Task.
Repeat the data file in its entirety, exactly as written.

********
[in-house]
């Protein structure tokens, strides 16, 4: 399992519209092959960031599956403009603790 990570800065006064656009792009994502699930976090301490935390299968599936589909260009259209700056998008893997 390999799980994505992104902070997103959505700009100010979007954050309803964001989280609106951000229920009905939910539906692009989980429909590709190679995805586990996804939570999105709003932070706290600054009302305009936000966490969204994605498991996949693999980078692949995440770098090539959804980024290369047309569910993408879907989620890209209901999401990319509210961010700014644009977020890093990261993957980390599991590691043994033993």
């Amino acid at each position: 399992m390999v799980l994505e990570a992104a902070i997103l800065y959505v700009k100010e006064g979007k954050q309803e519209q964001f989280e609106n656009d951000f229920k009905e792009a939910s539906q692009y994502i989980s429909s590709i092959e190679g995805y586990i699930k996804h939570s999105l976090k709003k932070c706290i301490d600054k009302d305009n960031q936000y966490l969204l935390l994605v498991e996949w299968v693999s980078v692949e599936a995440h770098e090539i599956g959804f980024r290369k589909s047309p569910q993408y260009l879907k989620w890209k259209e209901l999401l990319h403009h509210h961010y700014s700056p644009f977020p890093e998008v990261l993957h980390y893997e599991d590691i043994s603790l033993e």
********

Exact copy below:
[in-house]
């Protein structure tokens, strides 16, 4: 399992519209092959960031599956403009603790 990570800065006064656009792009994502699930976090301490935390299968599936589909260009259209700056998008893997 390999799980994505992104902070997103959505700009100010979007954050309803964001989280609106951000229920009905939910539906692009989980429909590709190679995805586990996804939570999105709003932070706290600054009302305009936000966490969204994605498991996949693999980078692949995440770098090539959804980024290369047309569910993408879907989620890209209901999401990319509210961010700014644009977020890093990261993957980390599991590691043994033993």
């Amino acid at each position: 399992m390999v799980l994505e990570a992104a902070i997103l800065y959505v700009k100010e006064g979007k954050q309803e519209q964001f989280e609106n656009d951000f229920k009905e792009a939910s539906q692009y994502i989980s429909s590709i092959e190679g995805y586990i699930k996804h939570s999105l976090k709003k932070c706290i301490d600054k009302d305009n960031q936000y966490l969204l935390l994605v498991e996949w299968v693999s980078v692949e599936a995440h770098e090539i599956g959804f980024r290369k589909s047309p569910q993408y260009l879907k989620w890209k259209e209901l999401l990319h403009h509210h961010y700014s700056p644009f977020p890093e998008v990261l993957h980390y893997e599991d590691i043994s603790l033993e």